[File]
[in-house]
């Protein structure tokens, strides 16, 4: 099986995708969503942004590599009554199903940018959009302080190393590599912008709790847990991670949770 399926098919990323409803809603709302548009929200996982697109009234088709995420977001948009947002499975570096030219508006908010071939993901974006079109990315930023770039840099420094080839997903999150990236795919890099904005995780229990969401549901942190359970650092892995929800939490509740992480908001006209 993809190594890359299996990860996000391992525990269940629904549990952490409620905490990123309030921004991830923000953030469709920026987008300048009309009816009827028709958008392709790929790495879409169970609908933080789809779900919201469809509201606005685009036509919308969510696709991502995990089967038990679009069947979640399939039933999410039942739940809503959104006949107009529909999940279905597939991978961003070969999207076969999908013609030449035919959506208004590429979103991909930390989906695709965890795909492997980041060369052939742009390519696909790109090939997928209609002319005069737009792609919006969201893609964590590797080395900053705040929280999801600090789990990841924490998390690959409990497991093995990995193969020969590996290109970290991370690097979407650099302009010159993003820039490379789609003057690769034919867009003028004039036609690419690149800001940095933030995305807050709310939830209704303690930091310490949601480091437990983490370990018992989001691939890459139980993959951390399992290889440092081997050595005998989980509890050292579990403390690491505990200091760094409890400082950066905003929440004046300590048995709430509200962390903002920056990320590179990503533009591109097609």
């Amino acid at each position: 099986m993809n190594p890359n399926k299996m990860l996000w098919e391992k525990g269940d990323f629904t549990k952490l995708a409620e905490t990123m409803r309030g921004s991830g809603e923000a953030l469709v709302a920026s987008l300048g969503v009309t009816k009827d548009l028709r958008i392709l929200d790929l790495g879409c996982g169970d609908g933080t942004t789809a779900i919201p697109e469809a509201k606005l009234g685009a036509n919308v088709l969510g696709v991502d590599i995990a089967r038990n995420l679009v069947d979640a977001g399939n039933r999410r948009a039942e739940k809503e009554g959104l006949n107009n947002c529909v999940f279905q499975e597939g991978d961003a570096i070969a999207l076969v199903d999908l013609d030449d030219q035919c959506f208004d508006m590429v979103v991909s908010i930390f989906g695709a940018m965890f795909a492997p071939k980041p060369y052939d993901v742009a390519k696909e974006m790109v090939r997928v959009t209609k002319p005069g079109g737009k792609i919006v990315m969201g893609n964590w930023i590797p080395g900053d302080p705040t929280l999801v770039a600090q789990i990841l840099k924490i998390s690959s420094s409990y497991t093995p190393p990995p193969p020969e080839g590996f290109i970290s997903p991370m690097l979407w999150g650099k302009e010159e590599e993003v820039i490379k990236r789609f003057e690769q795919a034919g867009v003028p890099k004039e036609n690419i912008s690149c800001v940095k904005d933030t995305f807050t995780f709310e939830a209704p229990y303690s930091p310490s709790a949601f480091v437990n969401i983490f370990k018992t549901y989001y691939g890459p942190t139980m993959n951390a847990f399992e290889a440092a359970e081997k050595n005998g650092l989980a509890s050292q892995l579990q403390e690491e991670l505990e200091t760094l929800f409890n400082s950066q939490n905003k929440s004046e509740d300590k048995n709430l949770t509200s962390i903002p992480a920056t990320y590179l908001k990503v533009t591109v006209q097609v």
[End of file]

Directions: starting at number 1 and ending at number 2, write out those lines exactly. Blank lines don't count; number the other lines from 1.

[in-house]
């Protein structure tokens, strides 16, 4: 099986995708969503942004590599009554199903940018959009302080190393590599912008709790847990991670949770 399926098919990323409803809603709302548009929200996982697109009234088709995420977001948009947002499975570096030219508006908010071939993901974006079109990315930023770039840099420094080839997903999150990236795919890099904005995780229990969401549901942190359970650092892995929800939490509740992480908001006209 993809190594890359299996990860996000391992525990269940629904549990952490409620905490990123309030921004991830923000953030469709920026987008300048009309009816009827028709958008392709790929790495879409169970609908933080789809779900919201469809509201606005685009036509919308969510696709991502995990089967038990679009069947979640399939039933999410039942739940809503959104006949107009529909999940279905597939991978961003070969999207076969999908013609030449035919959506208004590429979103991909930390989906695709965890795909492997980041060369052939742009390519696909790109090939997928209609002319005069737009792609919006969201893609964590590797080395900053705040929280999801600090789990990841924490998390690959409990497991093995990995193969020969590996290109970290991370690097979407650099302009010159993003820039490379789609003057690769034919867009003028004039036609690419690149800001940095933030995305807050709310939830209704303690930091310490949601480091437990983490370990018992989001691939890459139980993959951390399992290889440092081997050595005998989980509890050292579990403390690491505990200091760094409890400082950066905003929440004046300590048995709430509200962390903002920056990320590179990503533009591109097609």